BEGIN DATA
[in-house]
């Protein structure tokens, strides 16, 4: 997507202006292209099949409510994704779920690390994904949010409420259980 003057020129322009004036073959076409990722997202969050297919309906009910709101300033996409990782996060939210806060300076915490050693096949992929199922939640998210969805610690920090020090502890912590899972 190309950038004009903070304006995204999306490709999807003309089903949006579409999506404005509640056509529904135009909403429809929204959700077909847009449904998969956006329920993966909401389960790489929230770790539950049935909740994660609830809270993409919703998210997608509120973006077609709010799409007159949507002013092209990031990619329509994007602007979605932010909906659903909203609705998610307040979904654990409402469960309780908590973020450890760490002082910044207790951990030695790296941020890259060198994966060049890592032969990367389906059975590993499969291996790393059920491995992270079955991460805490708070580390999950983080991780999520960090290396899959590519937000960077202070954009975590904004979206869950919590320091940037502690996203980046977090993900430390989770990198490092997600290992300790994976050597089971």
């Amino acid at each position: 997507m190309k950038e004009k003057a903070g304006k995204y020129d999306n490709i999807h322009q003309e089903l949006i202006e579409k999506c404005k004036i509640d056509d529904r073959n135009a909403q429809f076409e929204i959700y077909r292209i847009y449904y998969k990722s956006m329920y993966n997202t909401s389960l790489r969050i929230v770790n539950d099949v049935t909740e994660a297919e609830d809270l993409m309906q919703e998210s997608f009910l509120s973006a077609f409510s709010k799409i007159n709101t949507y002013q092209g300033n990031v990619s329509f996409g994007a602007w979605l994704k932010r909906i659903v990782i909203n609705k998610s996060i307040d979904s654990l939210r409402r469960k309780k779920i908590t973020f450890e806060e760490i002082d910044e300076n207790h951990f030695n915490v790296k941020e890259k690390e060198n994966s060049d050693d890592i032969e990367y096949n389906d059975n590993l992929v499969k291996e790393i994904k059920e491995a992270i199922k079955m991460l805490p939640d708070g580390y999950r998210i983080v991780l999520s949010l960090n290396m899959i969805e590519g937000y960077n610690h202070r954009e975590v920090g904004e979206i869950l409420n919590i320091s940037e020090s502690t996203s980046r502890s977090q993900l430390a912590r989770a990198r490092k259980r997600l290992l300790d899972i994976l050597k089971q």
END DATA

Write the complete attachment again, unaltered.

[in-house]
């Protein structure tokens, strides 16, 4: 997507202006292209099949409510994704779920690390994904949010409420259980 003057020129322009004036073959076409990722997202969050297919309906009910709101300033996409990782996060939210806060300076915490050693096949992929199922939640998210969805610690920090020090502890912590899972 190309950038004009903070304006995204999306490709999807003309089903949006579409999506404005509640056509529904135009909403429809929204959700077909847009449904998969956006329920993966909401389960790489929230770790539950049935909740994660609830809270993409919703998210997608509120973006077609709010799409007159949507002013092209990031990619329509994007602007979605932010909906659903909203609705998610307040979904654990409402469960309780908590973020450890760490002082910044207790951990030695790296941020890259060198994966060049890592032969990367389906059975590993499969291996790393059920491995992270079955991460805490708070580390999950983080991780999520960090290396899959590519937000960077202070954009975590904004979206869950919590320091940037502690996203980046977090993900430390989770990198490092997600290992300790994976050597089971």
């Amino acid at each position: 997507m190309k950038e004009k003057a903070g304006k995204y020129d999306n490709i999807h322009q003309e089903l949006i202006e579409k999506c404005k004036i509640d056509d529904r073959n135009a909403q429809f076409e929204i959700y077909r292209i847009y449904y998969k990722s956006m329920y993966n997202t909401s389960l790489r969050i929230v770790n539950d099949v049935t909740e994660a297919e609830d809270l993409m309906q919703e998210s997608f009910l509120s973006a077609f409510s709010k799409i007159n709101t949507y002013q092209g300033n990031v990619s329509f996409g994007a602007w979605l994704k932010r909906i659903v990782i909203n609705k998610s996060i307040d979904s654990l939210r409402r469960k309780k779920i908590t973020f450890e806060e760490i002082d910044e300076n207790h951990f030695n915490v790296k941020e890259k690390e060198n994966s060049d050693d890592i032969e990367y096949n389906d059975n590993l992929v499969k291996e790393i994904k059920e491995a992270i199922k079955m991460l805490p939640d708070g580390y999950r998210i983080v991780l999520s949010l960090n290396m899959i969805e590519g937000y960077n610690h202070r954009e975590v920090g904004e979206i869950l409420n919590i320091s940037e020090s502690t996203s980046r502890s977090q993900l430390a912590r989770a990198r490092k259980r997600l290992l300790d899972i994976l050597k089971q």